Widdling around with a shallot stuck with cloves earlier today, it occurred to me that this blog could do with a few very basic recipes; the sort that can form the underpinnings of a million different dishes, but which tend to get overlooked in favour of more complicated recipes. I’m guilty of occasionally writing unhelpful things like “make some gravy according to your usual method”, or “make a white sauce” here, which sort of instructions are absolutely no use at all if you’re not already a confident cook. So here, as the start of what I hope will be a semi-regular series of fundamental recipes, is a recipe for white sauce, classically called Béchamel.
My education in food started at a girls’ boarding school of the sort where we were taught all the skills needed to be a good little wife and housewife (and none of the skills necessary to operate in an environment where things like physics or grammar were necessary; happily, I overcame that hump when the school went bankrupt just in time for me to go to a proper school to learn how to punctuate, titrate and calculate vectors). The teaching in home economics, however, was second to none. We were led from boiling eggs (which we then devilled and made into salads for which we learned to make mayonnaise) through the various doughs and batters for scones, breads and cakes, via the flour-based sauces and stocks, soups and stews, to roasting and finally that most exciting of lessons where we learned how to fillet a fish. All pretty fundamental stuff, the sort of foundations on which the rest of home cooking stands – although entirely without the use of any garlic or herbs, because this was the 1980s and apparently potential husbands back then didn’t go for pesto.
The white sauce we learned was, in retrospect, a bland and awful thing; I seem to remember that it may even have employed margarine, but it’s retained a very important place in my memory because it was the first of these multi-use sauces we were taught. We used it in lasagnes and as a base for cheese sauces and other sauces for fish and meats. I discovered in the school’s copy of Ambrose Heath’s Book of Sauces that the same (or a very similar) sauce was the basis for all kinds of wonderful stuff: Mornay (cheese) sauce; the parsley sauce for a ham; old-fashioned English caper sauce; mustard sauce; Portuguese cockle sauce; onion Soubise; and sauce Nantua, a lovely thing which is flavoured with crayfish and brandy. I have my own copy of Heath’s Book of Sauces (first published in 1943 and now out of print, but it’s a book I see quite regularly in second-hand bookshops), and opened it when I was writing this post to a page which said proudly that “the sauce-maker [is] at the very head of his profession; these sauces will improve the best food and make the dullest dish tempting.”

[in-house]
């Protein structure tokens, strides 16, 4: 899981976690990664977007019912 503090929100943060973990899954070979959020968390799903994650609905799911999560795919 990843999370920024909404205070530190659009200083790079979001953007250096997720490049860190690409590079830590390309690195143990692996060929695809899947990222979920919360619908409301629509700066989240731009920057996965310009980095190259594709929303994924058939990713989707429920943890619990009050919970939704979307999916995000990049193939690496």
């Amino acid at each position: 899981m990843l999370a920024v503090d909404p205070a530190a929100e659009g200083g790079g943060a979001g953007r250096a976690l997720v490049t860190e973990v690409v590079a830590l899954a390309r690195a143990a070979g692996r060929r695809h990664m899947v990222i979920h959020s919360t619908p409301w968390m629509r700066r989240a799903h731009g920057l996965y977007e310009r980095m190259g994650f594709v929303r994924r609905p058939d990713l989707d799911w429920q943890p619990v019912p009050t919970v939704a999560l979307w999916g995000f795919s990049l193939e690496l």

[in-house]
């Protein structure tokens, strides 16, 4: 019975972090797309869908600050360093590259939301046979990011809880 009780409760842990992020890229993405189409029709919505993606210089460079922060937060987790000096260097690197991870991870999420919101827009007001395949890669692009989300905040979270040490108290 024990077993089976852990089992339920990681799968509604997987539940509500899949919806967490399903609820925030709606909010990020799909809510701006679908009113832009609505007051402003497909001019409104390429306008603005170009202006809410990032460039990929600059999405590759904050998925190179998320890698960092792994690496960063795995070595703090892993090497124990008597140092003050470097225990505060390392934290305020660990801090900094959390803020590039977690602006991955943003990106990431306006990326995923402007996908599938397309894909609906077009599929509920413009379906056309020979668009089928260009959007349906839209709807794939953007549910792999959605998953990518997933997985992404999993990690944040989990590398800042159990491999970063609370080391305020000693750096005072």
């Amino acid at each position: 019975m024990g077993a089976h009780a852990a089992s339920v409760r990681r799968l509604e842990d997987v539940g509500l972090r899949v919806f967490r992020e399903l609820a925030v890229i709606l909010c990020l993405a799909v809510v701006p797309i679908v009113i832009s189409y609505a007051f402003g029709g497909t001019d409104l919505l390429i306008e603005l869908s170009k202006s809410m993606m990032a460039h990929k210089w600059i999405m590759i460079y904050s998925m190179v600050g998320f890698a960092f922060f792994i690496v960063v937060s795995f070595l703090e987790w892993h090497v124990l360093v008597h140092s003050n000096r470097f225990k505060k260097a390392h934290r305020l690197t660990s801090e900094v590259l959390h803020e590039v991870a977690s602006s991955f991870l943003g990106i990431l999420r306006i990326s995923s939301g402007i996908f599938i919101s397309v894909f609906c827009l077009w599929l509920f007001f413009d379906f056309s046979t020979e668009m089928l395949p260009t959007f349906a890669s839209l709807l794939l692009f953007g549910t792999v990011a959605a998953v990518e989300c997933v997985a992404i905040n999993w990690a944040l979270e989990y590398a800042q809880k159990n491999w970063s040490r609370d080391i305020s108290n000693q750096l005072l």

Béchamel is, according to my copy of Larousse, an ancient thing, named after the 17th century Marquis de Béchamel, but predating him in the form of a velouté (similar to a white sauce but made with stock rather than infused milk) by some considerable time; in the 19th century Carême called it one of the four “mother” sauces which form the foundations of French cuisine. It still, says Heath, contained veal alongside the milk well into the 20th century, at least until the early 40s when he was writing, and the standard recipe noted it although most chefs would already eschew the veal; but today the sauce is classically made with a roux or paste of butter and flour, which goes to thicken up a body of milk.